to Hindus. Discuss the Ganges cultural importance in healing, cleansing of sins, and
securing salvation after death. Introduce the students to the concepts of dharma, karma, and
Discuss the anthropogenic threats to the Ganges. How are these similar to or different from
other human-nature interactions throughout the world or in history?
After giving the students the “Walk along the Ganges” worksheet and handout, allow
students to work in groups to answer the questions. If appropriate, have them focus on
particular questions. Encourage them to think about what additional resources they could
use to answer the questions adequately. You may want to have them come up with a list of
additional resources.
Discuss possible solutions in class or have them write an essay about the tension between
cultural practices and environmental degradation.
Living Environments
After giving the students the “Walk along the Ganges” worksheet, discuss the causes,
pathways and impacts of surface water pollution. Introduce concepts such as point and nonpoint pollution.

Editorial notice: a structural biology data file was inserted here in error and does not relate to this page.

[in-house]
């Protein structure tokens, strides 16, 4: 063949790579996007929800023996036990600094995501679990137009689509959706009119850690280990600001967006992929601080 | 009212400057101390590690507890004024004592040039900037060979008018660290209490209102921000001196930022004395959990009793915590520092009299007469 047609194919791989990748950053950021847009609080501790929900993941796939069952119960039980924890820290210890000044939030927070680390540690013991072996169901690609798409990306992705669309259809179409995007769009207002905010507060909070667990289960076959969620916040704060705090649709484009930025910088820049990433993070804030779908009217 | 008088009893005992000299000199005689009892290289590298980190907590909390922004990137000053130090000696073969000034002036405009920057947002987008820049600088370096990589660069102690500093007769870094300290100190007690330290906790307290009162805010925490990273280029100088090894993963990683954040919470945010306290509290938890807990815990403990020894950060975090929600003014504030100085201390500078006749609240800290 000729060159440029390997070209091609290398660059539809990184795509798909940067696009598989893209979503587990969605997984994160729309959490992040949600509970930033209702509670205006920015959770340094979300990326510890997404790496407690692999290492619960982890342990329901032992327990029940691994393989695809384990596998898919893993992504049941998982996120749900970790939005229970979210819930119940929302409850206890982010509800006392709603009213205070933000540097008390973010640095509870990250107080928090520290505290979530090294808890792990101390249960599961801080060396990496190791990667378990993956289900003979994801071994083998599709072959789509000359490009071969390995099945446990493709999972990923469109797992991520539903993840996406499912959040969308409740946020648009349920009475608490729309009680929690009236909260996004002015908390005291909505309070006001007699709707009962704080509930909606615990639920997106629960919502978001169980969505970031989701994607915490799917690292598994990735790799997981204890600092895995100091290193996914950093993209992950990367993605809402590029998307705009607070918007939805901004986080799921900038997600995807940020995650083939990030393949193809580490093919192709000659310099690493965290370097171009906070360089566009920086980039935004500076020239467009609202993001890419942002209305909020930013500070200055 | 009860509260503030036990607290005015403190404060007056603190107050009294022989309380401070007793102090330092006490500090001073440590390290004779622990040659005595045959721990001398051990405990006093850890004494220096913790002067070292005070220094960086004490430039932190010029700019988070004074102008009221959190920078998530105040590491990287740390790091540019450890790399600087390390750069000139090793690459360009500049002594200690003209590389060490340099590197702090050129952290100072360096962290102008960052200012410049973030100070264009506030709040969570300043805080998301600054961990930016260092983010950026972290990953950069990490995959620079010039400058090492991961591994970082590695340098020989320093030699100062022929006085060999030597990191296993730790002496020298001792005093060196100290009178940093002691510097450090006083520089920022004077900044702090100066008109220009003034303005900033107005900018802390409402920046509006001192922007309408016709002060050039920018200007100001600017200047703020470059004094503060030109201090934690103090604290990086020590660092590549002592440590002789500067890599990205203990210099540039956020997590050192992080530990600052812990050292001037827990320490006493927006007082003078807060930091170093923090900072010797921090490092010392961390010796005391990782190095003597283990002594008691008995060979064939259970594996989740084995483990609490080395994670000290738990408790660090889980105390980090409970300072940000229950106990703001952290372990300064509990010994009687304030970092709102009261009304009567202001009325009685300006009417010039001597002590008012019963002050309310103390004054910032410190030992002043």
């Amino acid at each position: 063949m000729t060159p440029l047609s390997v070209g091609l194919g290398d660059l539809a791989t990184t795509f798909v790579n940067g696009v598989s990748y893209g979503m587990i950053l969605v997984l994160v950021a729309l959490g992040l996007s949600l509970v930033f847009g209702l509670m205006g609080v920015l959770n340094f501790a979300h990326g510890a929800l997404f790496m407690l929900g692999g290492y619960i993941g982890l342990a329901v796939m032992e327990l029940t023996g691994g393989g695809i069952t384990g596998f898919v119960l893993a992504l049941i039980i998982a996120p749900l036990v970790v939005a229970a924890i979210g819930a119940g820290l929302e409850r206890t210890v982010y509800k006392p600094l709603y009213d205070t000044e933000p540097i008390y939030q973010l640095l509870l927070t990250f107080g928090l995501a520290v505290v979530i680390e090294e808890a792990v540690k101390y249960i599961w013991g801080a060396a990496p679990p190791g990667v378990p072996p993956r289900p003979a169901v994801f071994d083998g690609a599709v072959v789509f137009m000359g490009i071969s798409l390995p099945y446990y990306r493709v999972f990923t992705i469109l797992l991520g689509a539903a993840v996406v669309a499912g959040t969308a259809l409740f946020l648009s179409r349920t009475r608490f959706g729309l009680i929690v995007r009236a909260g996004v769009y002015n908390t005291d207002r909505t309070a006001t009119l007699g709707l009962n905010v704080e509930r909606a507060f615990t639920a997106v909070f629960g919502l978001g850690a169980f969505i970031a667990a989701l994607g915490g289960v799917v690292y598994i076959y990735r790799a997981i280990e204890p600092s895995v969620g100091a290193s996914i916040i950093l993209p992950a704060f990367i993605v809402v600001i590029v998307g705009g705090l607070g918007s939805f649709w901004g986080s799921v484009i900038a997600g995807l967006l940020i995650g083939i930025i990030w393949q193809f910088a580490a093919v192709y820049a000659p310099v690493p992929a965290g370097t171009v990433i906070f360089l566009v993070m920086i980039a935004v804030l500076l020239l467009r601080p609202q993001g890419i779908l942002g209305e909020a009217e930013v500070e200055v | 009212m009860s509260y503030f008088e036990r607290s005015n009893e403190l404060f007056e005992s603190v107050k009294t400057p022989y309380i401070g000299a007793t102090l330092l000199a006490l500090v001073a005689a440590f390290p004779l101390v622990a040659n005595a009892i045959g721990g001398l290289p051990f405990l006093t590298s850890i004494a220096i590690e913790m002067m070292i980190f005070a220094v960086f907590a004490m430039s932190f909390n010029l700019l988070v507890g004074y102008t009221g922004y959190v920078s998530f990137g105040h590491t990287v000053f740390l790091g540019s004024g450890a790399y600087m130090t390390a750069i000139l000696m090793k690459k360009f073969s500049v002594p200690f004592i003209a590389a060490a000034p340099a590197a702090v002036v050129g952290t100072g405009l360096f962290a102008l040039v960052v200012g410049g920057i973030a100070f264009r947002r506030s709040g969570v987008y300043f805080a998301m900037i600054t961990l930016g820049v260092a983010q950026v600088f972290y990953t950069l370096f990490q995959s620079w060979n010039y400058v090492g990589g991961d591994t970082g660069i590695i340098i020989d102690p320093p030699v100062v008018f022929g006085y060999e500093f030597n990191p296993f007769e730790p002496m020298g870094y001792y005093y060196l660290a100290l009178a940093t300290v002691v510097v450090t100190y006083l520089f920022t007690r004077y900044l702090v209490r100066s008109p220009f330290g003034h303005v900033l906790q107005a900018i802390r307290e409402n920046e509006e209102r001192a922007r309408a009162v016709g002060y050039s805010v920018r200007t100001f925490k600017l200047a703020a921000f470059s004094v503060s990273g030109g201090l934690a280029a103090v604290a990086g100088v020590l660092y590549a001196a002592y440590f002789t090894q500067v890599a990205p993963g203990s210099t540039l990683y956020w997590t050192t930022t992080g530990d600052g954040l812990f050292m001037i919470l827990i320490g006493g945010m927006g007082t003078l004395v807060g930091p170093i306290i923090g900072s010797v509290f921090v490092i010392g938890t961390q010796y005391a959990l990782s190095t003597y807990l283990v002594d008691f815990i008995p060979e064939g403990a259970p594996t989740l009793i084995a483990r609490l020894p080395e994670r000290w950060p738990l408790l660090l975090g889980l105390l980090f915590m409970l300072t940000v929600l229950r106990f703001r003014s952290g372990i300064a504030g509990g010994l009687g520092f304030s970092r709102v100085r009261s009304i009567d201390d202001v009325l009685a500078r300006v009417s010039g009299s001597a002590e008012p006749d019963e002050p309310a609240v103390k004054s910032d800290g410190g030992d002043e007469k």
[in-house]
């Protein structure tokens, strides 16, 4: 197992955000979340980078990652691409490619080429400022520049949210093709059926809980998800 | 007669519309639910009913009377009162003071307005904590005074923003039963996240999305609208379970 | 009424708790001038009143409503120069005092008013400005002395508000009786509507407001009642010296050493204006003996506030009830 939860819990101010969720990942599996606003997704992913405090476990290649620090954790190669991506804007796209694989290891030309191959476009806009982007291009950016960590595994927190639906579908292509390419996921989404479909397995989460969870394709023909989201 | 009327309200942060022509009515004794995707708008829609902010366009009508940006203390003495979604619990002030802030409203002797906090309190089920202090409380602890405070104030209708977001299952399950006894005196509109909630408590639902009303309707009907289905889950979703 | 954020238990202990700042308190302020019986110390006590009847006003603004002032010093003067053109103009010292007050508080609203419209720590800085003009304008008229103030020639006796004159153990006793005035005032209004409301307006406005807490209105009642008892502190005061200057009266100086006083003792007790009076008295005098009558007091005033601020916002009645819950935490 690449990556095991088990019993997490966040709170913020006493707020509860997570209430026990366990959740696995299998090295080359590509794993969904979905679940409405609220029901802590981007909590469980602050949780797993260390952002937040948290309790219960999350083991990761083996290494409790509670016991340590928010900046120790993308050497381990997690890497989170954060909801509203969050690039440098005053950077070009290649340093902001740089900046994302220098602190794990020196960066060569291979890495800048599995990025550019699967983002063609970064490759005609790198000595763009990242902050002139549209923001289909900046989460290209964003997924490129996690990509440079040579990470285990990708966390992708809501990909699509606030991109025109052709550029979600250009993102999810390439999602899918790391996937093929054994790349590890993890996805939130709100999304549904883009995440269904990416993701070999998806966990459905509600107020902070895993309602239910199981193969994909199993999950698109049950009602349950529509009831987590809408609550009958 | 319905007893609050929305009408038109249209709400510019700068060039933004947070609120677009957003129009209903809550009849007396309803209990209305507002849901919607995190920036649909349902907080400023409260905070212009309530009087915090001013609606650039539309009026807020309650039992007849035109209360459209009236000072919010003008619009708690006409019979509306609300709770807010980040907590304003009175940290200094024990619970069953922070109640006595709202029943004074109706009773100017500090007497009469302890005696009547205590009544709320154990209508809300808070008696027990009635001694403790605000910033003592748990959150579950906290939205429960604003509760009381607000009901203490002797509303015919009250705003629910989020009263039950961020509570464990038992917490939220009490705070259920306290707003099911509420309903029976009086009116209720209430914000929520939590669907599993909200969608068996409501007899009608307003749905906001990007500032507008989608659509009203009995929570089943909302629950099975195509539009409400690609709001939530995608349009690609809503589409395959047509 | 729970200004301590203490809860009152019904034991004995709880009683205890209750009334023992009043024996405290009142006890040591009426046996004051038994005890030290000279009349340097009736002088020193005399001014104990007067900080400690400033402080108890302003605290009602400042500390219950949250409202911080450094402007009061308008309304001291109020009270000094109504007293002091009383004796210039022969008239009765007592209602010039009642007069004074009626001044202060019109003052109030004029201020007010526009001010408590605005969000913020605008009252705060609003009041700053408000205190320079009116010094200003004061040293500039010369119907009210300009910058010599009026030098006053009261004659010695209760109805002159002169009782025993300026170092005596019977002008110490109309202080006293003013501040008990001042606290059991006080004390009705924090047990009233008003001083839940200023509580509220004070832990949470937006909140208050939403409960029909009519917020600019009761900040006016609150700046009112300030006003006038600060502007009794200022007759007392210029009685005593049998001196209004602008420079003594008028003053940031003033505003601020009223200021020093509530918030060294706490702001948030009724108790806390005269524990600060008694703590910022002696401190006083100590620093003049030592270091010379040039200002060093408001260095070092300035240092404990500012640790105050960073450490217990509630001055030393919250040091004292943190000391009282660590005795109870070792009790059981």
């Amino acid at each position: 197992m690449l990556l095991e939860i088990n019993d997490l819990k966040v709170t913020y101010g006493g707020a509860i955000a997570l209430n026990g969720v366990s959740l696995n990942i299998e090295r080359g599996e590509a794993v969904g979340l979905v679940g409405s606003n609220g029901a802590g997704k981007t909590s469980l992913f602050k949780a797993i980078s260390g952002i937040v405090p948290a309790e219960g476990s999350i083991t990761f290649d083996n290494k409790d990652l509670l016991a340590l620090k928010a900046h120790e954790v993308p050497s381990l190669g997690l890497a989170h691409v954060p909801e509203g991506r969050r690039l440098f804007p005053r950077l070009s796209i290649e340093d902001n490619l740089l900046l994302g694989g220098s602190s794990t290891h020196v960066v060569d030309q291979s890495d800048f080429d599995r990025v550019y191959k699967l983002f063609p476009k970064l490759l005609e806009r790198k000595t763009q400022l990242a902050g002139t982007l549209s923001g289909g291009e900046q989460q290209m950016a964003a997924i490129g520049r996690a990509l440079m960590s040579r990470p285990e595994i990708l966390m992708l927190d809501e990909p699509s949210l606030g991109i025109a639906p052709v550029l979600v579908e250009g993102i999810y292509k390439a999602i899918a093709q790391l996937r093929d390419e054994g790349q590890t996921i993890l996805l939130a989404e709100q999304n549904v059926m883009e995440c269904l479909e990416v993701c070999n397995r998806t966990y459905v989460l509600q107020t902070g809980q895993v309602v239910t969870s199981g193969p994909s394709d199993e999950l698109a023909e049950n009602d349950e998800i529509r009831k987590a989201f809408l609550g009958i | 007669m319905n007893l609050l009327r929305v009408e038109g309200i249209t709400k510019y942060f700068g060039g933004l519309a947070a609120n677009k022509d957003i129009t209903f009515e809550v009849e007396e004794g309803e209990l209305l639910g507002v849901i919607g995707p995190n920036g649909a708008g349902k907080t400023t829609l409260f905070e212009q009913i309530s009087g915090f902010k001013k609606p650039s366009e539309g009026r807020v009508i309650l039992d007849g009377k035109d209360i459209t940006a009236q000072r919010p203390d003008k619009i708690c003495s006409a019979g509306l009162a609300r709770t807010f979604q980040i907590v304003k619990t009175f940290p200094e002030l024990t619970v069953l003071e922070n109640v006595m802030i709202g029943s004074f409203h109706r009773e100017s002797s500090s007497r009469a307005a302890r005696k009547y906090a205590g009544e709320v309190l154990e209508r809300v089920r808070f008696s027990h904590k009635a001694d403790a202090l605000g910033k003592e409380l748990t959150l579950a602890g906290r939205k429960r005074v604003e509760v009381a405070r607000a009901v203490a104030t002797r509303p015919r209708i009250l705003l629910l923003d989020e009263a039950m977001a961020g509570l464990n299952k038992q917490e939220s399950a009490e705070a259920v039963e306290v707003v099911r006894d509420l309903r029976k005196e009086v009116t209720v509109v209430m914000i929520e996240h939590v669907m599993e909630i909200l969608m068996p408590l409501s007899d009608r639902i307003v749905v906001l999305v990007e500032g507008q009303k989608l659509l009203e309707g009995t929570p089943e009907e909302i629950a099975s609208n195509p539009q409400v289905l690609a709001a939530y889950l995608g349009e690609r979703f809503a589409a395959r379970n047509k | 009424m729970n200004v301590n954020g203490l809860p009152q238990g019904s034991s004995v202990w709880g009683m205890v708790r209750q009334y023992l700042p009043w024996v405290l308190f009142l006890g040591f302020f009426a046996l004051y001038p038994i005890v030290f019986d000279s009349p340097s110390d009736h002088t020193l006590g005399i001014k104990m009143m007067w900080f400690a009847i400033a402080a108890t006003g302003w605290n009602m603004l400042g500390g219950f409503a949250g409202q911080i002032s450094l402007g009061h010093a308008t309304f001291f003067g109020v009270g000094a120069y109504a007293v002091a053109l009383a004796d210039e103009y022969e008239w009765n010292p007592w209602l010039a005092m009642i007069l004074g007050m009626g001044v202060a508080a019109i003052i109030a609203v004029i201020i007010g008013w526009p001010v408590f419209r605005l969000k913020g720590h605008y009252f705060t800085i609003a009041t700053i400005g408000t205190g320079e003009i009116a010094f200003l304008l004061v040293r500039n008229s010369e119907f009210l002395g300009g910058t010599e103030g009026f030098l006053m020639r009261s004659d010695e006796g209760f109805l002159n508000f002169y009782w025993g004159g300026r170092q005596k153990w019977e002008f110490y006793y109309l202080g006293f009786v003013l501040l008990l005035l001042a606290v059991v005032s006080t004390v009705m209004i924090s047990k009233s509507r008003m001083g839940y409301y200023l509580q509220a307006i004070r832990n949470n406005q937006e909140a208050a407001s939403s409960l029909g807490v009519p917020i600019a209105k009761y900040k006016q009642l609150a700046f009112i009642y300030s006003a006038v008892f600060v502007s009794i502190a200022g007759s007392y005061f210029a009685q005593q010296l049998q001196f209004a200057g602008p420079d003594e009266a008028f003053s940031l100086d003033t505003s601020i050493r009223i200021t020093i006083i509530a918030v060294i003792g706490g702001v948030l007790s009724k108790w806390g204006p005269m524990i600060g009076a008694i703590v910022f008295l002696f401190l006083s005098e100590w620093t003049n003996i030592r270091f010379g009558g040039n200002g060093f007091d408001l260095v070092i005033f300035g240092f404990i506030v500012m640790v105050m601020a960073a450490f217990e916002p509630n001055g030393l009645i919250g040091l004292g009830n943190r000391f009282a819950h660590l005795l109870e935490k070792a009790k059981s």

Introduce students to the ways in which scientists measure water quality (dissolved
oxygen, turbidity, nutrient concentrations, and fecal coliform counts).
Allow students to work in groups to answer the questions on the worksheet. If appropriate,
have them focus on particular questions. Encourage them to think about what additional
resources they could use to answer the questions adequately. You may want to have them
come up with a list of additional resources.
Discuss possible solutions for the problem. Ask students to develop a scientific experiment
or technological approach to deal with river pollution or to develop an awareness campaign
that is culturally relevant.
Alternate Activities
The “Decent of Ganga” and other Hindu stories about rivers and water could be used to
compare and contrast different mythological themes in Greek, Roman, and Indian culture
(as well as oral folk traditions in other parts of the world).
Hindu calendar art could be the focus of an art project to examine the ways in which the
divine and/or nature is represented in art.
A Walk along the Ganga
This is a “virtual” field trip to the city of Varanasi in India. The trip takes you along the 7km stretch
of River Ganga, experiencing the joys and challenges of this ancient city.
Stop 1 – Child drinks from the river
A young girl takes a drink of water from the